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Tesla to dismiss 9 percent of its workforce

CEO cites necessary 'organizational restructuring' as reason for layoffs

In what he called a "difficult, but necessary" reorganization, Tesla CEO Elon Musk announced Tuesday morning on his Twitter account that the company plans to cut 9 percent of its salaried employees from the Palo Alto-based company, excluding production associates from its Fremont factory.

In an email that he had previously sent company employees and later posted on his personal Twitter account, Musk said that a need to cut duplicate roles and "job functions that, while they made sense in the past, are difficult to justify today" brought upon the major layoffs.

According to Electrek, a news organization covering electric transportation, 3,000 of the company's 30,000 employees will be let go and will be informed this week. The layoffs won't affect the manufacturing line at the company's Fremont auto plant in order to complete production targets for Tesla's new Model 3. The San Francisco Business Times listed Tesla as the largest manufacturer in the Bay Area with about 10,000 employees at its Fremont factory.

Only salaried employees across various departments will be let go, according to Musk's tweet sent Tuesday.

Some employees have already been told that they were laid off Monday and Tuesday, Electrek reported.

After almost 15 years of having never achieved annual profit, Musk announced last month in an email to employees that the company plans on "flattening management structure" and to "trim activities that are not vital to the success of our (Tesla's) mission" in search for profitability in the second half of the year, according to CNBC.

In an apparent extension of these goals, Musk cited the necessity to reduce costs and post profit as a primary reason for the major layoffs. He also expressed that the electric carmaker is not driven by profit but will need to "eventually demonstrate that we can be sustainably profitable" in his tweet Tuesday.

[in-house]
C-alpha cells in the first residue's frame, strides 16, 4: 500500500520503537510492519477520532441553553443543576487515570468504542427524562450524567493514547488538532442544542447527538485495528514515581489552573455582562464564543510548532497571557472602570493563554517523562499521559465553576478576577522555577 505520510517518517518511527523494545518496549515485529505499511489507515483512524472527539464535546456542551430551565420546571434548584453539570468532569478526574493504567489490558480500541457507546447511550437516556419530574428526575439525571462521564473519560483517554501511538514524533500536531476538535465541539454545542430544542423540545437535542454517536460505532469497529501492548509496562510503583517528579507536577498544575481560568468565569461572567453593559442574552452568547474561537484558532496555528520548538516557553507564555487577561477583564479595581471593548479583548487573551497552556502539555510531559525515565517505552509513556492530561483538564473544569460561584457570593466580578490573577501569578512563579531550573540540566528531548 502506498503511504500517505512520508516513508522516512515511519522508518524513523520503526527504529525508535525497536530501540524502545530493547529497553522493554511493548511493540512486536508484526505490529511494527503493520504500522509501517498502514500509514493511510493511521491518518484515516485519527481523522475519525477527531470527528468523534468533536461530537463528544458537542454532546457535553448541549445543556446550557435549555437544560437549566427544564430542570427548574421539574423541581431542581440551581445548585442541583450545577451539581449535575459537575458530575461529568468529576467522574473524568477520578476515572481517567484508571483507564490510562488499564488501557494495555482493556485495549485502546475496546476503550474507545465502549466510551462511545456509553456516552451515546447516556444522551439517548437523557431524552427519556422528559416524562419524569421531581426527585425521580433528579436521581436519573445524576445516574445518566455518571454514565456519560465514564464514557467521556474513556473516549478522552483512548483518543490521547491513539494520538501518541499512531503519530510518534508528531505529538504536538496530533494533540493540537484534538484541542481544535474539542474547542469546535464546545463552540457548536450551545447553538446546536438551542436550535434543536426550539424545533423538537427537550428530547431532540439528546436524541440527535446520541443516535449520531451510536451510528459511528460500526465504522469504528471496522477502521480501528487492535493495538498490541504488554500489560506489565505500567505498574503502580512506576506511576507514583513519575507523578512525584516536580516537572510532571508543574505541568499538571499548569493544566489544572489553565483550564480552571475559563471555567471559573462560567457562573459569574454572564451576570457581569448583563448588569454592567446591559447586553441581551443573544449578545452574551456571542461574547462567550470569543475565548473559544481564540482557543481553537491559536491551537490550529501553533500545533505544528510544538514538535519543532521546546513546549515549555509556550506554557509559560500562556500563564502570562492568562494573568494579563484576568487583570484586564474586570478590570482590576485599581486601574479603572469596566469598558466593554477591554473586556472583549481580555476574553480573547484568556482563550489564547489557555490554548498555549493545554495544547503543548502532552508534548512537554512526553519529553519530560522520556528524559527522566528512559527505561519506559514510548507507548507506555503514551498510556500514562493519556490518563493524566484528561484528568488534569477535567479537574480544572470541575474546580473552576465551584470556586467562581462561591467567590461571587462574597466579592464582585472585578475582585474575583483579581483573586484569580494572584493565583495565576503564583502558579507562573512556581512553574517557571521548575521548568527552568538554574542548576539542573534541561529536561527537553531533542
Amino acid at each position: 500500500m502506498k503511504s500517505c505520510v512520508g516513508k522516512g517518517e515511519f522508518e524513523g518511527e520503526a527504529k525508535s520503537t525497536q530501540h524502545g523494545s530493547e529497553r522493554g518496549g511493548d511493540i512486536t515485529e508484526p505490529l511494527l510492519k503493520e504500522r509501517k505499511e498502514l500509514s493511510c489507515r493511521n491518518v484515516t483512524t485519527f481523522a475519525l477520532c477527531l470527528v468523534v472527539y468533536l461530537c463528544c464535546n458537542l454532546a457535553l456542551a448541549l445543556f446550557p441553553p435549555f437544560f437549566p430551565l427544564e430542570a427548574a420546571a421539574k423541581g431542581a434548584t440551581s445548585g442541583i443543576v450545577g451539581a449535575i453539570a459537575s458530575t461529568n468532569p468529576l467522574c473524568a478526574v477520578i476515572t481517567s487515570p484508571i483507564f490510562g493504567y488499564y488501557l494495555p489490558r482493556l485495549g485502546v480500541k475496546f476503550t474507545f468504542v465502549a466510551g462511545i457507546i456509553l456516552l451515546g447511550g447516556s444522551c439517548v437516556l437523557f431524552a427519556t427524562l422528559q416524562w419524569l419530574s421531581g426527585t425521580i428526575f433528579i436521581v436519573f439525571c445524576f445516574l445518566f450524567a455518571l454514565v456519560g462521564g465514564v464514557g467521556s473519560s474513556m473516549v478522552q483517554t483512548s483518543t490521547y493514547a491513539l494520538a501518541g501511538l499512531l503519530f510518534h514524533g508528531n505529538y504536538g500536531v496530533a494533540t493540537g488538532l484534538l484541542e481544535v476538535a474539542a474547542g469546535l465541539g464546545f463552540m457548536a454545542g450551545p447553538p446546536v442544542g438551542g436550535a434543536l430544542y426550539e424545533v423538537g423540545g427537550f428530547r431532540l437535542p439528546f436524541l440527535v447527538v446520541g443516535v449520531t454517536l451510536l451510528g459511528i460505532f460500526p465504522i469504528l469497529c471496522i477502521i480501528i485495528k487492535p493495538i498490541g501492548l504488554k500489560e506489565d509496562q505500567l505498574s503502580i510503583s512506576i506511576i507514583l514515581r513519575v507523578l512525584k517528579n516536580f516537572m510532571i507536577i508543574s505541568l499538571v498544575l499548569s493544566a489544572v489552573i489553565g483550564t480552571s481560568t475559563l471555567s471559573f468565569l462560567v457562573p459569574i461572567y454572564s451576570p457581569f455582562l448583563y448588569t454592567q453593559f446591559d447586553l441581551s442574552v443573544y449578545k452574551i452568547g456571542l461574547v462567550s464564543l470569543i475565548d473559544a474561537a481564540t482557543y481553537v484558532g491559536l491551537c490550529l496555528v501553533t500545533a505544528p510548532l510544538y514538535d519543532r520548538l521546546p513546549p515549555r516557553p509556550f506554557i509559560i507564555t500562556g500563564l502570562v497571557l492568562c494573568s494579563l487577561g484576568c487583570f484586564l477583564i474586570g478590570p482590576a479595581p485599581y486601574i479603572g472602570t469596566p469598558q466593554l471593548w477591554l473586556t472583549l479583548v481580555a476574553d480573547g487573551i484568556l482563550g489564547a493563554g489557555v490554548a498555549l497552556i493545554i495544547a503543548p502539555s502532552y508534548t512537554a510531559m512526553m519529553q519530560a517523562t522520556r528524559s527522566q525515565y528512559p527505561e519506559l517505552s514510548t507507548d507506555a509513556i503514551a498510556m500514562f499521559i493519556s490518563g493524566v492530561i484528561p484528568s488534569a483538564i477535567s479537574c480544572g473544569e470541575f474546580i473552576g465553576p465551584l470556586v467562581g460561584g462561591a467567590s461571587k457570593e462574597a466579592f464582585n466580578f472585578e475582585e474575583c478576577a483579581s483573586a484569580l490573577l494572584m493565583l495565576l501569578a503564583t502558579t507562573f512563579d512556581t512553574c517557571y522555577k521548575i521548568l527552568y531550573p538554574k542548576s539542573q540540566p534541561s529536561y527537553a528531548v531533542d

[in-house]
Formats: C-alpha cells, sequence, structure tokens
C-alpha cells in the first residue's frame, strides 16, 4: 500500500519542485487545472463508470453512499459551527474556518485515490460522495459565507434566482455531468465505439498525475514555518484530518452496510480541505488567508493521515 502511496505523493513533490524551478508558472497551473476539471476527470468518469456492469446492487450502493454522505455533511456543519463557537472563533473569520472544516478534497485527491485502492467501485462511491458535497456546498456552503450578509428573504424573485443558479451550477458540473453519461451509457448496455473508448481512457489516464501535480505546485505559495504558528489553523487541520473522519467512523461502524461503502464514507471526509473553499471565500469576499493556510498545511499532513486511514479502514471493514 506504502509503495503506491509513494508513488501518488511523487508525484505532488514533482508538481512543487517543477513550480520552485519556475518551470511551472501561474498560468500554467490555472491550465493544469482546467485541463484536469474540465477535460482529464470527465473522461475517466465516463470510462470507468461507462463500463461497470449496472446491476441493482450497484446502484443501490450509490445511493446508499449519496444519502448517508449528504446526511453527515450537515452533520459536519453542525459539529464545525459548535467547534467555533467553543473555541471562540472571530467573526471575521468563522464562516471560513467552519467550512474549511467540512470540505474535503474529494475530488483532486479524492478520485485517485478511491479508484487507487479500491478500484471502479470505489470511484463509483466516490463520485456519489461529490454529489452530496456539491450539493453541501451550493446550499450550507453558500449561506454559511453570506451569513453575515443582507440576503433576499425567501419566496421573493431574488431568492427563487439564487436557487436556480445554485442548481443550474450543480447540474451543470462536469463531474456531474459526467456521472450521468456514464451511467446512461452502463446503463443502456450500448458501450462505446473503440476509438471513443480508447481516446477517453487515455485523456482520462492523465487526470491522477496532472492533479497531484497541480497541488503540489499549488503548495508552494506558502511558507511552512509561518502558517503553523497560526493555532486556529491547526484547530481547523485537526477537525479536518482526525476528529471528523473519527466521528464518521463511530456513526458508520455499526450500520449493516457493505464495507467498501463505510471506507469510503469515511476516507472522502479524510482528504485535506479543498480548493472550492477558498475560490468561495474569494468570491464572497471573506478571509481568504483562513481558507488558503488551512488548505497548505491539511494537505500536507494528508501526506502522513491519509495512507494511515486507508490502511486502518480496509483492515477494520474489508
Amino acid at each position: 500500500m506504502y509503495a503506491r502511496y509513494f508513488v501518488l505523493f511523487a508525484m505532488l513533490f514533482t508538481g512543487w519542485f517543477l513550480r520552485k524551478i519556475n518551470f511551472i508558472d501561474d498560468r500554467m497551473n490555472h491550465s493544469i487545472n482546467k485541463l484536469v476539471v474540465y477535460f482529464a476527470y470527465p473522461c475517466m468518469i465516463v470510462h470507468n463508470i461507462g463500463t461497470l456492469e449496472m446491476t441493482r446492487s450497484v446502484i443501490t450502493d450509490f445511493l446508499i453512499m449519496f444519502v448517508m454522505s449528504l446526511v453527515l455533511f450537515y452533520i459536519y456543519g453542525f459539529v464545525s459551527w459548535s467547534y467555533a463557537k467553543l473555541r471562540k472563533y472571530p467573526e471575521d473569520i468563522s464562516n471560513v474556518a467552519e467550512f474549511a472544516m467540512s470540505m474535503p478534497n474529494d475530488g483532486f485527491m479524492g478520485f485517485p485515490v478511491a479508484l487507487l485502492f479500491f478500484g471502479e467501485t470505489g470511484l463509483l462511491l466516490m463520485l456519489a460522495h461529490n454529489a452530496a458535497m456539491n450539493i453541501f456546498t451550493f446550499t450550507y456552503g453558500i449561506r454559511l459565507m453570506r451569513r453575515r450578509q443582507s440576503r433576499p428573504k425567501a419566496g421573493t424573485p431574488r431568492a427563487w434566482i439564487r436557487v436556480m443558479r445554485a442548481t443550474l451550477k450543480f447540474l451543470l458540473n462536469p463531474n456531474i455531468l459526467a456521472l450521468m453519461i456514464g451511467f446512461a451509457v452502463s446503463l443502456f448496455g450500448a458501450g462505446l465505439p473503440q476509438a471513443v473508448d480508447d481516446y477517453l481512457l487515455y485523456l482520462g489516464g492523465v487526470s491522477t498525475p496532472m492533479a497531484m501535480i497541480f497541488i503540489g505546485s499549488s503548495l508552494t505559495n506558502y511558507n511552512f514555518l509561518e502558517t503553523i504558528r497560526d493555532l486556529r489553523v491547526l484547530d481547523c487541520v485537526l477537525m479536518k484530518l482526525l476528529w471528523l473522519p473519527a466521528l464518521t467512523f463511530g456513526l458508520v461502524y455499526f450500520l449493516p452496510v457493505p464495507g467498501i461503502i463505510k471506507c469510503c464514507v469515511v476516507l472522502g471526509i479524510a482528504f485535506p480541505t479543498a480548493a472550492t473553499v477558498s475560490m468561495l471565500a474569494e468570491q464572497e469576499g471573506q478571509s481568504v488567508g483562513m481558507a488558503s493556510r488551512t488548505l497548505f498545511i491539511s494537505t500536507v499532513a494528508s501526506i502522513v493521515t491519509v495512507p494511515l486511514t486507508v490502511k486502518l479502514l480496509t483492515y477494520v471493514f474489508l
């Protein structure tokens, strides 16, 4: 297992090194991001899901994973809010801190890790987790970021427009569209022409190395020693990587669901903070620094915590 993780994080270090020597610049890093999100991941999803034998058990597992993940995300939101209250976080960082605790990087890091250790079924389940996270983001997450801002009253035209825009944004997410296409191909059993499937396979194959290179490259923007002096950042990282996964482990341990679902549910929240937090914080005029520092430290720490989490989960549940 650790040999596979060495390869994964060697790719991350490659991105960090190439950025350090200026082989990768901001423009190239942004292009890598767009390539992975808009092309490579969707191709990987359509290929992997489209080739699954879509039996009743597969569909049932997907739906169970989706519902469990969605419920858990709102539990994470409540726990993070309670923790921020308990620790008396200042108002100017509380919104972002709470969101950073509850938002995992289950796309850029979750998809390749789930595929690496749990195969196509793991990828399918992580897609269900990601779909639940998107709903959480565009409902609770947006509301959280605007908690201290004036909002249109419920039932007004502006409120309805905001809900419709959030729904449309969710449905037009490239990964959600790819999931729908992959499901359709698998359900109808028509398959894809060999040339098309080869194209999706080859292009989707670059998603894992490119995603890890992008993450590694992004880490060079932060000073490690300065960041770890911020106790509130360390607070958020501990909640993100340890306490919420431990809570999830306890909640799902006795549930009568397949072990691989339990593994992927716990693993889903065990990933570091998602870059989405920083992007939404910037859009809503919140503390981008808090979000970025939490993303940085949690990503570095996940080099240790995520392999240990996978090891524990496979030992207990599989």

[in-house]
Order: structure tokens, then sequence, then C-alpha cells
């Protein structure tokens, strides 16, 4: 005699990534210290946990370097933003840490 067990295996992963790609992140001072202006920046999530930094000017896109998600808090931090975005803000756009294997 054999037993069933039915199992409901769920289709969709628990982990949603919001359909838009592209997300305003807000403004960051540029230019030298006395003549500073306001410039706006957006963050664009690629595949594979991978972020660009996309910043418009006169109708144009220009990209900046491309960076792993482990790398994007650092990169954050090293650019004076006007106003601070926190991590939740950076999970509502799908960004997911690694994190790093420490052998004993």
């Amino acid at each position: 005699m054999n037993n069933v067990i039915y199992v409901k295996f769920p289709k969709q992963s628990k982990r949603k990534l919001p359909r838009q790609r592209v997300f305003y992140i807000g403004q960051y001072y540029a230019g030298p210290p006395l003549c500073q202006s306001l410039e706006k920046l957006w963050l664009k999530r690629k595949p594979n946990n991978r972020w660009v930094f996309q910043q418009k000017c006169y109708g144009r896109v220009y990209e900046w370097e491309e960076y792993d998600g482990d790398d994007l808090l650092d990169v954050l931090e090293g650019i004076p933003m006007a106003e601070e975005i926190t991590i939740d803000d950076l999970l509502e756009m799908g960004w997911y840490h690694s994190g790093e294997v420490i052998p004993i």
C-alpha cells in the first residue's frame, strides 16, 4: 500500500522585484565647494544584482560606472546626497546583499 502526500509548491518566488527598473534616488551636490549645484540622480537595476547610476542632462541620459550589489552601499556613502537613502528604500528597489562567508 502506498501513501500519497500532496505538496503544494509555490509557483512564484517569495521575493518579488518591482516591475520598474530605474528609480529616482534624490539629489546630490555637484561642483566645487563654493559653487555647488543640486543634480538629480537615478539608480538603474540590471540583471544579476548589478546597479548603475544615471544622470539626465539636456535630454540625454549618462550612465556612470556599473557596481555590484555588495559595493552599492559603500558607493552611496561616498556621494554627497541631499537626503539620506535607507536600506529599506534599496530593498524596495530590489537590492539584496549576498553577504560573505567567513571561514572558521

In the last three years, the company has suffered large deficits, losing $2 billion in 2017, $657 million in 2016 and $889 million in 2015, according to CNBC. In the first quarter of 2018, Tesla reported losses of $784.6 million, but also reported record revenues. The company's shares were last up 3.2 percent at $342.77.

Musk also announced in his tweet that the company will discontinue its residential sales agreement with Home Depot and refocus efforts to sell solar power through Tesla online and in stores. Tesla representatives working at Home Depot will be offered jobs at Tesla's retail locations.

Comments

7 people like this
Posted by MV Resident
a resident of Old Mountain View
on Jun 13, 2018 at 12:34 pm

Isn't 3000 out of 30,000 10%? I guess 9% sounds better, not double-digits yet.


13 people like this
Posted by Robyn
a resident of another community
on Jun 13, 2018 at 2:41 pm

Each year Tesla loses more money and is on track to lose more than $2 billion this year. Record revenues and yet record loses persist.
It appears that the Emperor has no clothes.


Like this comment
Posted by William Hitchens
a resident of Waverly Park
on Jun 13, 2018 at 4:12 pm

William Hitchens is a registered user.

All IMHO. Ponzi scheme for investors and lenders. Toyota and GM collaborated to build the Fremont auto assembly facility, and they abandoned it after they realized that manufacturing cars in the Bay Area was neither economically nor logistically feasible. Numerous safety and labor law violation claims have been filed against Tesla, and CA state regulators have threatened to withhold overly generous CA state cash subsidies to Tesla buyers until Tesla complies with state safety and labor law standards. To add to Tesla's woes, the UAW is moving to unionize Tesla's hourly workers, and that would be a financial disaster for Tesla. All in my humble opinion, of course. Think "deckchairs on the SS Titanic", and "Nearer My God To Thee"!


Like this comment
Posted by Brad
a resident of Willowgate
on Jun 13, 2018 at 5:44 pm

2 billion in losses sounds horrible but a big part of that is from investment in new equipment and infrastructure to build more cars. It’s not really a loss. That capital still exists in factory itself, so they do actually have something to show for it, whereas a company that is just bleeding to death has nothing to show for their financial losses.


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